Cities in Rrocks: Spanish Edition
Collection of works of Spanish authors strikes with diversity and beauty - today OUTLOOK suggests you have a cursory glance at pages of the library, cherished and treasued by Felipe VI.
Volume 1. Cuenca
Real-life historic drama was written in these rocks. City fortfications of Cuenca hedged, seemingly, every people under the sun over almost 2000-years-long history of the city. For Celts, Romans, Arabs and Christians it turned out to be a solid-as-rock shelter.
The old town occupies a rather small territory yet treasures architectural stamps of all peoples who thought they were the masters of present-day capital of the namesake province. All the roads of medieval Cuenca, unless they hit a precipice, sure lead to Plaza Mayor - and it is located in the centre of diversity not only topography-wise. On it, nearby Spain's oldest gothic cathedral, construction of which began in 1182, cars rush without slowing down. They deftly make it through archs, that mark the entrance, and pass by guests of a cafe - among its tables a post with traffic lights rises. In the very same spot tourists as nearly as lay on stone block pavement attempting to make colorful facades of houses, neighboring the cathedral, fit into one photoshot.
There is even a special spot in the city that helps cunclusively prove: there is a reason why Cuenca is included into UNESCO World Heritage list as a well-preserved medieval fortified city. From there you can appreciate all the fragility and charm of the famous casas colgadas (Hanging Houses). However to get to the place you'll have not only to leave the borders of the old town but also hike for some two or three kilometers along a touristic route - at least the location is marked in a way that it is really hard to misunderstand its purpose.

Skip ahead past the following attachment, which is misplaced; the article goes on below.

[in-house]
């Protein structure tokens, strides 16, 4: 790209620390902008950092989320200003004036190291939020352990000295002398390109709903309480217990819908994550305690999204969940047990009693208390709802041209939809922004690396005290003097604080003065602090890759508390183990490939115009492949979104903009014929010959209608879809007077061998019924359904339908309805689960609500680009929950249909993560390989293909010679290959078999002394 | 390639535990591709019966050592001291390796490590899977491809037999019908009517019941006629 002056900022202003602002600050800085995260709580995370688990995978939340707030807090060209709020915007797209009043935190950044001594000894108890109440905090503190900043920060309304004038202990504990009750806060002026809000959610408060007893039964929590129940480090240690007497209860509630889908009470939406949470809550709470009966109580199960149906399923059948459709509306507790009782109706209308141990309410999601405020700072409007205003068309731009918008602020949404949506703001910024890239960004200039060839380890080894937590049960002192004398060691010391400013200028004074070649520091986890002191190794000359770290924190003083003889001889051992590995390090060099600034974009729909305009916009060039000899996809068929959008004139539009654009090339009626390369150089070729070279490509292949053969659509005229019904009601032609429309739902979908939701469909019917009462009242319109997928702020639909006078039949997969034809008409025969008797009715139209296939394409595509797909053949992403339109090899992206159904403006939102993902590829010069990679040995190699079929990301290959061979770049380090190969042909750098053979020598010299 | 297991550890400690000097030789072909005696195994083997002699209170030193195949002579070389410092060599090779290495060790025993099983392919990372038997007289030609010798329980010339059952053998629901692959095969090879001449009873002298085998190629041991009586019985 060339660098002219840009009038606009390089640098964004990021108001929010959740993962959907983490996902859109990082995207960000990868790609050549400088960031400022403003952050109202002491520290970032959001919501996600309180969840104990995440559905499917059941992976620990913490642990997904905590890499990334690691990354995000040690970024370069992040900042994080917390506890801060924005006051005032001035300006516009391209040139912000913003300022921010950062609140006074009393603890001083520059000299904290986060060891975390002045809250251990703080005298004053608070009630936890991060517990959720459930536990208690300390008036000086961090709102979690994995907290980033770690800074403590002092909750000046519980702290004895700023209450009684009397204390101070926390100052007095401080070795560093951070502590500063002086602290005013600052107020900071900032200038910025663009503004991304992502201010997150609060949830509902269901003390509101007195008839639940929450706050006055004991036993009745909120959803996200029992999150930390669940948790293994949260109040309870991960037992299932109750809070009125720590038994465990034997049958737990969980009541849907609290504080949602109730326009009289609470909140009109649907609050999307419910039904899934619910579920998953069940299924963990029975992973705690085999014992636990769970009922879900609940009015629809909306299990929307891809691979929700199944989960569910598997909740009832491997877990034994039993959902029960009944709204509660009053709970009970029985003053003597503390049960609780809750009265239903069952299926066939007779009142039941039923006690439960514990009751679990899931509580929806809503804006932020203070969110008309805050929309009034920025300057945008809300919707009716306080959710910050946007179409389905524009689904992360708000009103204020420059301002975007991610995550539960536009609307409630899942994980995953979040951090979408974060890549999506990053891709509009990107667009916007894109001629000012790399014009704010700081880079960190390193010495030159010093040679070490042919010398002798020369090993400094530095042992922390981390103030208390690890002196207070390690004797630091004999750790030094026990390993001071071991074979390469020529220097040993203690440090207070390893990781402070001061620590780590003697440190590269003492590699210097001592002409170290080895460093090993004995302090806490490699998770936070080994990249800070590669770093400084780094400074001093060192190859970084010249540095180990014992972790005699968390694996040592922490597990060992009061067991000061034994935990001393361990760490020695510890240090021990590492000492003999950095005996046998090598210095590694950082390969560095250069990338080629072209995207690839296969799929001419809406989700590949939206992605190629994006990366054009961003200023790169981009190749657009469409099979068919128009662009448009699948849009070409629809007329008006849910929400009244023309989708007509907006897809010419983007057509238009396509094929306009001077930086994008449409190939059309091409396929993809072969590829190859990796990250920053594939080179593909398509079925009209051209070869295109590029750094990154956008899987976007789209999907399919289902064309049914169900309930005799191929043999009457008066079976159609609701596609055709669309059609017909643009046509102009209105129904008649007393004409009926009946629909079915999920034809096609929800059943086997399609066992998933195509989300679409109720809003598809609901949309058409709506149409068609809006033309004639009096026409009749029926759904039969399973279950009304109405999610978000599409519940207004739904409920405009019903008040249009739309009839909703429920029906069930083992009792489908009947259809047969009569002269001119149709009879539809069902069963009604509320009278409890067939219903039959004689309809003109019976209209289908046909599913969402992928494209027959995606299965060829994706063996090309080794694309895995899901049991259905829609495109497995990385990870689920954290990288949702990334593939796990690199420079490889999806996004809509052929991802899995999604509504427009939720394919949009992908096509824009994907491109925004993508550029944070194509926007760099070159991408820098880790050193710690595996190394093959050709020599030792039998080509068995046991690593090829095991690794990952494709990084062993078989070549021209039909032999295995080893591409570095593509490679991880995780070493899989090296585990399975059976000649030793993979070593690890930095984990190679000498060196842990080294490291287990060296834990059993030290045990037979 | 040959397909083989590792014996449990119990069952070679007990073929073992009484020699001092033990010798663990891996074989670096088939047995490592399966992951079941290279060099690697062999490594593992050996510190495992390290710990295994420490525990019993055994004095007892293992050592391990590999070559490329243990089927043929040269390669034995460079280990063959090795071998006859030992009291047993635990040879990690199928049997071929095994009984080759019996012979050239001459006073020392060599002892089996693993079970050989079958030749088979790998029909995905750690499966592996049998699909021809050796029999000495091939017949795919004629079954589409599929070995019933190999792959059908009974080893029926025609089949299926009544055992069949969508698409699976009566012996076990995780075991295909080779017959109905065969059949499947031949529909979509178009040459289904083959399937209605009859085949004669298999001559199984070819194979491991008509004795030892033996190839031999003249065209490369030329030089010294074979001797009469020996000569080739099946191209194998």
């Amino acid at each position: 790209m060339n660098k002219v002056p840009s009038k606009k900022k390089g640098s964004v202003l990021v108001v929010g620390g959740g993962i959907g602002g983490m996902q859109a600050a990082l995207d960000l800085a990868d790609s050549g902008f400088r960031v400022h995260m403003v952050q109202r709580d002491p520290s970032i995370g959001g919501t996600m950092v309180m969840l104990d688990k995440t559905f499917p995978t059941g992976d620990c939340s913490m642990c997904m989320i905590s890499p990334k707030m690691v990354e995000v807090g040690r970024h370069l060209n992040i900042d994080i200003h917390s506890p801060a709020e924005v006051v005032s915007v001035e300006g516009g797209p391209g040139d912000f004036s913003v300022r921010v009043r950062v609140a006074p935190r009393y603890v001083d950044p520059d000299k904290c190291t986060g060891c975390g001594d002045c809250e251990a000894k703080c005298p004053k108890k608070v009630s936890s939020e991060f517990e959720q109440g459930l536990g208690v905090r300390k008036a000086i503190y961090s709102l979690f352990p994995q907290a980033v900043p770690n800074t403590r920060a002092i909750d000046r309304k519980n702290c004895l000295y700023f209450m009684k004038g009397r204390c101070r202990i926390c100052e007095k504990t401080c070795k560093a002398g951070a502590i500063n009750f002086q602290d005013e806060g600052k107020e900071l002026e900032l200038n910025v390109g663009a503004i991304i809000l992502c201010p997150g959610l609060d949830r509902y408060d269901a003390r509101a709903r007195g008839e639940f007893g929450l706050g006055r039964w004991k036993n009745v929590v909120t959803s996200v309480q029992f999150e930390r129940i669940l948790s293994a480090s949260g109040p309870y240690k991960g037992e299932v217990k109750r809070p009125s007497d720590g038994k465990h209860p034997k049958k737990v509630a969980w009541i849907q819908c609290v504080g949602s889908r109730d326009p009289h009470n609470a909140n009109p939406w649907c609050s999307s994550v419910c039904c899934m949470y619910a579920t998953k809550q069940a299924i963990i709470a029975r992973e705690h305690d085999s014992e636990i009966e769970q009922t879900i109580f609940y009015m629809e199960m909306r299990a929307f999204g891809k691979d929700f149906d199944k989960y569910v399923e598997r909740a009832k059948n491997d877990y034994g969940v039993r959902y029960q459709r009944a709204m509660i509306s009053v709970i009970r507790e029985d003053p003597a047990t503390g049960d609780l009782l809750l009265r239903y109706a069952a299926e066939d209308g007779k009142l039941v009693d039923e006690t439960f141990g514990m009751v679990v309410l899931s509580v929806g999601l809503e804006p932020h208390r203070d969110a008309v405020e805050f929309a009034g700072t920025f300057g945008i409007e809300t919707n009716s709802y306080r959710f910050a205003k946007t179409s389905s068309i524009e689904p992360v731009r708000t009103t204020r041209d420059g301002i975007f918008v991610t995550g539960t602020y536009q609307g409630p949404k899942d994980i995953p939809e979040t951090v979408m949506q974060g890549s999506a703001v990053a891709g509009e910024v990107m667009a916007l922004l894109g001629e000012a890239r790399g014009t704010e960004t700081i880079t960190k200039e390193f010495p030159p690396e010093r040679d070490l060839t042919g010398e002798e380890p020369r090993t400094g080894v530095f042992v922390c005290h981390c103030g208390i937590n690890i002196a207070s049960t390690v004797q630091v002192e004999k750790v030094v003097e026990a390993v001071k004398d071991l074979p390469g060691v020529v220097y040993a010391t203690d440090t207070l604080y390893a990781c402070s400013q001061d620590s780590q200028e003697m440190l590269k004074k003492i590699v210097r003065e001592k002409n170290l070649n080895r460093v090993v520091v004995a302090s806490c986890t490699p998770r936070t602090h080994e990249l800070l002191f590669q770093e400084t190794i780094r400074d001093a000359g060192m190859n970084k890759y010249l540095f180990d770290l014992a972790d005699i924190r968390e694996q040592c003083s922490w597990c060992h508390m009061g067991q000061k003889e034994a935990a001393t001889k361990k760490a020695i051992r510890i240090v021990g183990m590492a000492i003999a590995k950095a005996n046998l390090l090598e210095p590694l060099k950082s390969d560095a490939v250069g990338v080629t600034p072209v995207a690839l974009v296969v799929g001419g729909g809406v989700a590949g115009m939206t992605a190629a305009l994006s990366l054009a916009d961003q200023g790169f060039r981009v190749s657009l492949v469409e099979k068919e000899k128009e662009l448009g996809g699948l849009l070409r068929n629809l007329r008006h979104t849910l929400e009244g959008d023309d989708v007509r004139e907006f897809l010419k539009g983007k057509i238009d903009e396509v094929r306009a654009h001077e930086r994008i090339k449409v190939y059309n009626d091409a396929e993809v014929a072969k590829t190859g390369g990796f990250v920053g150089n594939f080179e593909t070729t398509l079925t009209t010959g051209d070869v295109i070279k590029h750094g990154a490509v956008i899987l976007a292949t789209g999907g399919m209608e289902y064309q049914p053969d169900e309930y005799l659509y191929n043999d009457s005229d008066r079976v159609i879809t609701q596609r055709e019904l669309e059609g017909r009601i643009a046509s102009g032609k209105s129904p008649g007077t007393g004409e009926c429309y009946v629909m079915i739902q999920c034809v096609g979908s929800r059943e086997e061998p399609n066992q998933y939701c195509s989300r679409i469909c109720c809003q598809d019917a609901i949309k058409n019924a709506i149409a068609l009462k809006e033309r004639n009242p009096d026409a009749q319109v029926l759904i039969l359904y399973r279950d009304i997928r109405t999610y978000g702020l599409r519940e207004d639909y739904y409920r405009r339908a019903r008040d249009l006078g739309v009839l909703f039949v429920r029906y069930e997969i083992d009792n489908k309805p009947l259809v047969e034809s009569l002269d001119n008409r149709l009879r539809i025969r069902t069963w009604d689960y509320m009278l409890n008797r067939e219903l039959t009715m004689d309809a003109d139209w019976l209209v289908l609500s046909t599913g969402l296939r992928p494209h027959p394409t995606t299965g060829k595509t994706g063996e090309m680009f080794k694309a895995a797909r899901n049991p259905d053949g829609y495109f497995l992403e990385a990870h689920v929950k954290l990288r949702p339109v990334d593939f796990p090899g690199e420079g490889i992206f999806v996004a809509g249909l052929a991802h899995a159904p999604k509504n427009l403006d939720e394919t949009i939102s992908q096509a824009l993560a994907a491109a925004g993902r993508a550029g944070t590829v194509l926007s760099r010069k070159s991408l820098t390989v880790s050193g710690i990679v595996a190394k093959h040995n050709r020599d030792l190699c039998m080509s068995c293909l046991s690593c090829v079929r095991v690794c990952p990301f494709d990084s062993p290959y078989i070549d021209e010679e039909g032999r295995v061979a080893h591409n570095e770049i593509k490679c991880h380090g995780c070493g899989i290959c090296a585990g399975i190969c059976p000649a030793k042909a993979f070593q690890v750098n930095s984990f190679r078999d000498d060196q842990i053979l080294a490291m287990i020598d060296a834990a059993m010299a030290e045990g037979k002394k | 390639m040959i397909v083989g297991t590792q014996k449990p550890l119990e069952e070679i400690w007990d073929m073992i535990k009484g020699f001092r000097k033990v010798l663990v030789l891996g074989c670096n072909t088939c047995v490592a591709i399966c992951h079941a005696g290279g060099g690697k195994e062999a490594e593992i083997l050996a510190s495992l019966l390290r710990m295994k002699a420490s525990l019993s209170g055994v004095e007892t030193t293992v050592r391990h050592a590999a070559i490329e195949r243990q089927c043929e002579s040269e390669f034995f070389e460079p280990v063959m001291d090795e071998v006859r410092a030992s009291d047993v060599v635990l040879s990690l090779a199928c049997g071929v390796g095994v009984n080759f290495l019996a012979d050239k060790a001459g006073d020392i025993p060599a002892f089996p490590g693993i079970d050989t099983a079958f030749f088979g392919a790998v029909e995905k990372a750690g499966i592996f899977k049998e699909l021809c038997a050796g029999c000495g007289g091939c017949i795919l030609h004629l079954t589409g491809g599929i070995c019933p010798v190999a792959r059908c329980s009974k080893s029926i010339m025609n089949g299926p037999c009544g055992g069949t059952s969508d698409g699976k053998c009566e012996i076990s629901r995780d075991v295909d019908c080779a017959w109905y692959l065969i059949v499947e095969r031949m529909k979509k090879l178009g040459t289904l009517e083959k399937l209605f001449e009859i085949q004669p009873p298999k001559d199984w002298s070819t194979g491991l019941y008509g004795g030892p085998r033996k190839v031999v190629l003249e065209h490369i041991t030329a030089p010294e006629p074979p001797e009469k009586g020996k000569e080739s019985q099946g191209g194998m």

Volume 2. Setenil de las Bodegas
A modest-in-size novel of everyday life is a very appealing genre and it suits Setenil de las Bodegas perfectly. In this antipodal city of Oakland of New Zealand people aren't accustomed to tourists yet - especially in the very part of the town that evokes greatest interest. In houses, that rocks hang over, mostly people of venerable age live and what they want is not flashes of photo cameras but simple peace and coziness.Photo iberianmobility.com
As to the latter one, not all of them are lucky to have it. Dwellers of neat, improved houses, who even have own roofs that differ from natural, hardly have things to repine over. For inhabitants of a different kind of houses, on the other hand, sloughing rocks serve as ceiling and space of dwellings only slightly exceeds the one of a tent for three. However this doesn't subtract even a fraction from exoticism and picturesqueness of local landscapes.
Volume 3. Ronda
Distinctive feature of this novel is that one of its chapters resembles a glossy magazine closely. Annually famous bullfights take place in Ronda - it was during them in 2009 when torero Cayetano Rivera Ordóñez appeared in a splendid outfit specially elaborated for him by a fashion world genius Giorgio Armani. The event itself is incredibly popular, it is traditionally hosted by Spain's oldest purpose-specific arena Plaza de toros de Ronda.
Martín de Aldehuela is its architect - same one who designed Puente Nuevo, one of the tree bridges that connect Ronda, torn by El Tajo Canyon into two pieces.Photo travel.earth